Leon G. Higley
Date of this Version
Cummings, R. T. 2019. SPATIAL AND TEMPORAL DISTRIBUTION OF THE FORENSICALLY SIGNIFICANT BLOW FLIES OF LOS ANGELES COUNTY, CALIFORNIA, UNITED STATES (DIPTERA: CALLIPHORIDAE). M.S. Thesis, Univ. Nebraska-Lincoln, Lincoln, NE.
Forensic entomology although not a commonly used discipline in the forensic sciences, does have its niche and when used by investigators is respected in crinimolegal investigations (Greenberg and Kunich, 2005). With many species of forensically significant insects being regionally specific, it is often difficult for forensic entomologists to as confidently translate regionally specific studies across drastically differing geographic regions (Brundage, et al., 2011).
The purpose of this study is to help create a better temporal and geographic distributional understanding of the blow fly species present in Los Angeles County, California, United States. Twenty-five locations from four ecoregions (coastal mountains, urban, interior mountains, and desert) were regularly surveyed using baited traps for forensically significant blow flies throughout Los Angeles County from July, 2017 through January, 2018.
In total 10,875 arthropod specimens were collected, of which 4,933 were the target family Calliphoridae. Six genera and twelve forensically significant species were recorded from the county during this time period. In addition to the current survey, all specimens from the Los Angeles Museum of Natural History and from select literature were included revealing an additional three species not collected during this current survey. Chrysomya rufifacies and Lucilia sericata comprised most the specimens recorded [collectively 87.9% (61.3% and 26.6% respectively)].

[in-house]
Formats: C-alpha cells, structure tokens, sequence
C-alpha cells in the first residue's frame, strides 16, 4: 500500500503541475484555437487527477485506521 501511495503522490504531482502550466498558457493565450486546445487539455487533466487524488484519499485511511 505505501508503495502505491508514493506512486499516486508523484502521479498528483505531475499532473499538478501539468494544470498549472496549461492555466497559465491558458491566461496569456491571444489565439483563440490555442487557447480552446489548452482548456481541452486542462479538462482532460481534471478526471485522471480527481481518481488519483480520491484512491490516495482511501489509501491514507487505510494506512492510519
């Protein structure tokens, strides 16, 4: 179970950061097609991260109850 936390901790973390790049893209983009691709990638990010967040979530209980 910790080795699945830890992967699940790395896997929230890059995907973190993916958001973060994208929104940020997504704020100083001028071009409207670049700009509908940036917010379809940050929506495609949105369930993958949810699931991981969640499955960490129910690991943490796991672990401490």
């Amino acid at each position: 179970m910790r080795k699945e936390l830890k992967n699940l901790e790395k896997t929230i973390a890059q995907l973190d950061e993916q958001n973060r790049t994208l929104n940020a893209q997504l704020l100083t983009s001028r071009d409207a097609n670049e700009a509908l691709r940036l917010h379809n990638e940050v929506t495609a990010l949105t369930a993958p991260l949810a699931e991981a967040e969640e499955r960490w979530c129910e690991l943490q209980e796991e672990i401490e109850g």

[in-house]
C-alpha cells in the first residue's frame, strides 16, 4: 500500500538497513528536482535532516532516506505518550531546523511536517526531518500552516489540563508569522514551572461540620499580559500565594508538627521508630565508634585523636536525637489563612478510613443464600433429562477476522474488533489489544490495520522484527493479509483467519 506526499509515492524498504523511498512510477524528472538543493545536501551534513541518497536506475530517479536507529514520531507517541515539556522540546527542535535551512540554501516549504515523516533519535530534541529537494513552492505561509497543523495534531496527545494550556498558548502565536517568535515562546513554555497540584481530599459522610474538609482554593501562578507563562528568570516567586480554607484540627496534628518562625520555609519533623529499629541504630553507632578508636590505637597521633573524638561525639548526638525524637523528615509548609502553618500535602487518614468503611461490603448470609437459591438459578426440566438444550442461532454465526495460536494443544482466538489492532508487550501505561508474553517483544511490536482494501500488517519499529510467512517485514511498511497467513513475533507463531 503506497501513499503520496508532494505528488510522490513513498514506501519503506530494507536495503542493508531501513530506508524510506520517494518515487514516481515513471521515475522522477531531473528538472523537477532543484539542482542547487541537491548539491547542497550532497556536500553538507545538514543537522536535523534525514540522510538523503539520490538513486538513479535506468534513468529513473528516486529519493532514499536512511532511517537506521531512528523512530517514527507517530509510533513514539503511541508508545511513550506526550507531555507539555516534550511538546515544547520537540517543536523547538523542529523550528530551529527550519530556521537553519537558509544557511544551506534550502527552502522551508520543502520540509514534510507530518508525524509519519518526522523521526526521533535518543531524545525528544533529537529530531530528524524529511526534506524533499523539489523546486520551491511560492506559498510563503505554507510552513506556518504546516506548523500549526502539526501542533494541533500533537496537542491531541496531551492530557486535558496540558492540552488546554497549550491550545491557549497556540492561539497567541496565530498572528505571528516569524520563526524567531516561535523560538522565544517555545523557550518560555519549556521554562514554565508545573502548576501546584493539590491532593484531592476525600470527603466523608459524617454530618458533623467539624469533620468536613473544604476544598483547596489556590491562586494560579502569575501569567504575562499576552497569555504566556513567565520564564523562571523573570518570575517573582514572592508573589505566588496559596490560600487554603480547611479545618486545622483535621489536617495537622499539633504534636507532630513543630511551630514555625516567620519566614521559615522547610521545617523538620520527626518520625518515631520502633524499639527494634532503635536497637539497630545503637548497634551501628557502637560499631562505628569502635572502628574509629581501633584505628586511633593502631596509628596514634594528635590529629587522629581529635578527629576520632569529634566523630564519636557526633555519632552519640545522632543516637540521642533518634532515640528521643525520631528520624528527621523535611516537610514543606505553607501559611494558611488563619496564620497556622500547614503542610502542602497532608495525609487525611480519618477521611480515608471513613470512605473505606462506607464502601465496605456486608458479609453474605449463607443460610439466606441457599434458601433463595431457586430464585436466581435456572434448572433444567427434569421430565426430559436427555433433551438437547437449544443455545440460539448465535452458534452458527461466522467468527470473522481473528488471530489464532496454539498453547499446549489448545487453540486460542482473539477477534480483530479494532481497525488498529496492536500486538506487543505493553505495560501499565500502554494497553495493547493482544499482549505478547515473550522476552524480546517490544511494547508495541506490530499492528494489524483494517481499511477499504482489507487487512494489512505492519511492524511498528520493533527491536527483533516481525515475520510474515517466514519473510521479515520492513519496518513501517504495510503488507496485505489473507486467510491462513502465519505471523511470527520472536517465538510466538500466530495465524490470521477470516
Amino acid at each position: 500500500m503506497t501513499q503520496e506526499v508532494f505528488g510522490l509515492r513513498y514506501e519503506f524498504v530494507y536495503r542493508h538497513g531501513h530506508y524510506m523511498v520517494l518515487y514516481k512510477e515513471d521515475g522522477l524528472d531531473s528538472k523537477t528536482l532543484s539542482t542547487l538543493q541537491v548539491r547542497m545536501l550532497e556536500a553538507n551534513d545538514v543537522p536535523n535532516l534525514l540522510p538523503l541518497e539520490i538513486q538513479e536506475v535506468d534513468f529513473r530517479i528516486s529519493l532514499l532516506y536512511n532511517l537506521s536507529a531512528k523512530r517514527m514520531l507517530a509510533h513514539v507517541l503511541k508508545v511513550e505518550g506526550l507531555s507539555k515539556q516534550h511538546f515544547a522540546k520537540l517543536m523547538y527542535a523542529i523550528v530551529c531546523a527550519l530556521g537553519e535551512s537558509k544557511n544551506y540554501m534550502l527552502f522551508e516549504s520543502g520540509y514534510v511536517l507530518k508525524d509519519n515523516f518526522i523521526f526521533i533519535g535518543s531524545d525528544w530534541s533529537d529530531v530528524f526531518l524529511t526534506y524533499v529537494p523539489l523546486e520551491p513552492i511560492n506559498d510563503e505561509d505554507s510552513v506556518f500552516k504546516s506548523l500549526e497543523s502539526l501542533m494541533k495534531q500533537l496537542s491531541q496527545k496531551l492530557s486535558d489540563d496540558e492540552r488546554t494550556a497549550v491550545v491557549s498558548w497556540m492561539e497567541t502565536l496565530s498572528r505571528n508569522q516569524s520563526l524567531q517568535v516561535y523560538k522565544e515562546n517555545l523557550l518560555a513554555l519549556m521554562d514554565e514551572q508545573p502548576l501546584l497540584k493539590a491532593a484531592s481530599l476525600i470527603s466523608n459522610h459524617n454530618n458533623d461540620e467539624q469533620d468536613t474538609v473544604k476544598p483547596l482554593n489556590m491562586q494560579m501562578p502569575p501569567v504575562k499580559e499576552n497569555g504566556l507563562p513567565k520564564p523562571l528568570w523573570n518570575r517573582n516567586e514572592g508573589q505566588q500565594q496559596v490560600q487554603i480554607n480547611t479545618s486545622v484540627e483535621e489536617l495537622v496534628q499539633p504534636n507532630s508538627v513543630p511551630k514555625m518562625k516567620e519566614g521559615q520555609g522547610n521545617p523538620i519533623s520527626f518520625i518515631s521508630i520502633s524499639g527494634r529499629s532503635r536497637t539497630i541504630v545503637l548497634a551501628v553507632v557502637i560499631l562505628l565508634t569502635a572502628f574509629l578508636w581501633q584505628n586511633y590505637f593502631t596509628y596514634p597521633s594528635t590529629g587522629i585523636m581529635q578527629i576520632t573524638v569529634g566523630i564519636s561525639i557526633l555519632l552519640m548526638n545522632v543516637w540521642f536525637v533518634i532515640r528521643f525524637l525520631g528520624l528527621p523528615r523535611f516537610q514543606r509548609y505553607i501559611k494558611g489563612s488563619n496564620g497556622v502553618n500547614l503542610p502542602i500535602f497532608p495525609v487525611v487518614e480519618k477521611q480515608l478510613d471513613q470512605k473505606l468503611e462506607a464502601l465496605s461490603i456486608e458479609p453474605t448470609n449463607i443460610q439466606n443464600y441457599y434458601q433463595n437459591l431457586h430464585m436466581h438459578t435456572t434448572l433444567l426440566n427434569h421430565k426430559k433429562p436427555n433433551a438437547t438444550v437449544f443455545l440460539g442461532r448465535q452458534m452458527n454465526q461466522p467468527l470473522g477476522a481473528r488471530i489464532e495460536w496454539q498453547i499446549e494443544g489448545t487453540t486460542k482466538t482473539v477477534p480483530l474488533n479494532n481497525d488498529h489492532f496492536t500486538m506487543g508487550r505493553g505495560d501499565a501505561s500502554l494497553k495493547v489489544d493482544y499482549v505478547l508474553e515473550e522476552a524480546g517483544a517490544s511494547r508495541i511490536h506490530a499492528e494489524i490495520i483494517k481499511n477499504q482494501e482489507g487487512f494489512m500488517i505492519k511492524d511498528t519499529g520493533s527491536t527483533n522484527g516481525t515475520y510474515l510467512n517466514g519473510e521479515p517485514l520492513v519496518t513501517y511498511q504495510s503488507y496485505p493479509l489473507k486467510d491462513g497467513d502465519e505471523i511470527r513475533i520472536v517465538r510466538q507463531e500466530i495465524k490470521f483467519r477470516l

Several species define two ecoregions, Lucilia cuprina was only recorded below 1,000 feet elevation in urban disturbed environments, and Calliphora livida and Calliphora vomitoria define the San Gabriel Mountains having only been found there above about 4,000 feet elevation. Temporally, with Los Angeles having a rather Mediterranean climate year-round it is not surprising that most species have wide temporal distributions with only Calliphora terraenovae significantly restricted to only May-June.
In summary, summer was the most species rich season with all 15 species recorded, and the San Gabriel Mountains had the highest diversity with 13 of the 15 species occurring there.
Advisor: Leon Higley